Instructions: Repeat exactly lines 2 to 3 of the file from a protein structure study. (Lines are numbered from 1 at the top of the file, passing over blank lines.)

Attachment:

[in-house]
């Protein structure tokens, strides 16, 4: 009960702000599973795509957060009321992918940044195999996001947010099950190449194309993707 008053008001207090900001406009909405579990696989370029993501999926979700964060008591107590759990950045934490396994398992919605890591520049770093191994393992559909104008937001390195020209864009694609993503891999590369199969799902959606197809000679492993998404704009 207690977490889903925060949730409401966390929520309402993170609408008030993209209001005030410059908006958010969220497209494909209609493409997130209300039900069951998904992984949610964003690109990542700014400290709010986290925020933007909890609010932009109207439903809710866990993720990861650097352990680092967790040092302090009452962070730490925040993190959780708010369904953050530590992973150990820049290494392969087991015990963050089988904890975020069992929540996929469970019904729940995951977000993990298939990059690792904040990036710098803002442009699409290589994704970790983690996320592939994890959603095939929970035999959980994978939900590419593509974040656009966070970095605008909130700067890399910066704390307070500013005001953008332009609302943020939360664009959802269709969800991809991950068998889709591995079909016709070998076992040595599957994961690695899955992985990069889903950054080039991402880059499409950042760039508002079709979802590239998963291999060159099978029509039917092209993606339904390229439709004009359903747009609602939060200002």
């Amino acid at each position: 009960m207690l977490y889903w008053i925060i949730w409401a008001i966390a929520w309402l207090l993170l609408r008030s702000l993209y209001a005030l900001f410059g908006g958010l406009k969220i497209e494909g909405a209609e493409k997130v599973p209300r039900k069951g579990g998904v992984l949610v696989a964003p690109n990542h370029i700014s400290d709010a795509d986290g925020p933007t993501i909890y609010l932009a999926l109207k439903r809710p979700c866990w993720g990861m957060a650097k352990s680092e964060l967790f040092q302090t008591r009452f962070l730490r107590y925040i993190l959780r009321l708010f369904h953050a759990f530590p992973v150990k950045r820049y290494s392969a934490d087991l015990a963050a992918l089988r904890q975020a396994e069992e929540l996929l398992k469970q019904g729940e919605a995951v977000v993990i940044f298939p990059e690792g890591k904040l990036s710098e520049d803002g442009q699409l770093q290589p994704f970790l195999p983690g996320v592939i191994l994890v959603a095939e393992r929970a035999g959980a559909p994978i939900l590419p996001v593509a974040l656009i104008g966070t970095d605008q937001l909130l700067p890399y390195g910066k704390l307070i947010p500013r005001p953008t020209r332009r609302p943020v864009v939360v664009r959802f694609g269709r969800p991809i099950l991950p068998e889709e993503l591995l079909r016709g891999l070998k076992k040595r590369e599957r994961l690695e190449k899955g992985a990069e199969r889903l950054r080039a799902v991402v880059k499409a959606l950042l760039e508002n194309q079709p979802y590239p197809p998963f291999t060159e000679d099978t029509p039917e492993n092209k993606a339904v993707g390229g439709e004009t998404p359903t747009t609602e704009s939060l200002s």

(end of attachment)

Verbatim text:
């Protein structure tokens, strides 16, 4: 009960702000599973795509957060009321992918940044195999996001947010099950190449194309993707 008053008001207090900001406009909405579990696989370029993501999926979700964060008591107590759990950045934490396994398992919605890591520049770093191994393992559909104008937001390195020209864009694609993503891999590369199969799902959606197809000679492993998404704009 207690977490889903925060949730409401966390929520309402993170609408008030993209209001005030410059908006958010969220497209494909209609493409997130209300039900069951998904992984949610964003690109990542700014400290709010986290925020933007909890609010932009109207439903809710866990993720990861650097352990680092967790040092302090009452962070730490925040993190959780708010369904953050530590992973150990820049290494392969087991015990963050089988904890975020069992929540996929469970019904729940995951977000993990298939990059690792904040990036710098803002442009699409290589994704970790983690996320592939994890959603095939929970035999959980994978939900590419593509974040656009966070970095605008909130700067890399910066704390307070500013005001953008332009609302943020939360664009959802269709969800991809991950068998889709591995079909016709070998076992040595599957994961690695899955992985990069889903950054080039991402880059499409950042760039508002079709979802590239998963291999060159099978029509039917092209993606339904390229439709004009359903747009609602939060200002």
């Amino acid at each position: 009960m207690l977490y889903w008053i925060i949730w409401a008001i966390a929520w309402l207090l993170l609408r008030s702000l993209y209001a005030l900001f410059g908006g958010l406009k969220i497209e494909g909405a209609e493409k997130v599973p209300r039900k069951g579990g998904v992984l949610v696989a964003p690109n990542h370029i700014s400290d709010a795509d986290g925020p933007t993501i909890y609010l932009a999926l109207k439903r809710p979700c866990w993720g990861m957060a650097k352990s680092e964060l967790f040092q302090t008591r009452f962070l730490r107590y925040i993190l959780r009321l708010f369904h953050a759990f530590p992973v150990k950045r820049y290494s392969a934490d087991l015990a963050a992918l089988r904890q975020a396994e069992e929540l996929l398992k469970q019904g729940e919605a995951v977000v993990i940044f298939p990059e690792g890591k904040l990036s710098e520049d803002g442009q699409l770093q290589p994704f970790l195999p983690g996320v592939i191994l994890v959603a095939e393992r929970a035999g959980a559909p994978i939900l590419p996001v593509a974040l656009i104008g966070t970095d605008q937001l909130l700067p890399y390195g910066k704390l307070i947010p500013r005001p953008t020209r332009r609302p943020v864009v939360v664009r959802f694609g269709r969800p991809i099950l991950p068998e889709e993503l591995l079909r016709g891999l070998k076992k040595r590369e599957r994961l690695e190449k899955g992985a990069e199969r889903l950054r080039a799902v991402v880059k499409a959606l950042l760039e508002n194309q079709p979802y590239p197809p998963f291999t060159e000679d099978t029509p039917e492993n092209k993606a339904v993707g390229g439709e004009t998404p359903t747009t609602e704009s939060l200002s």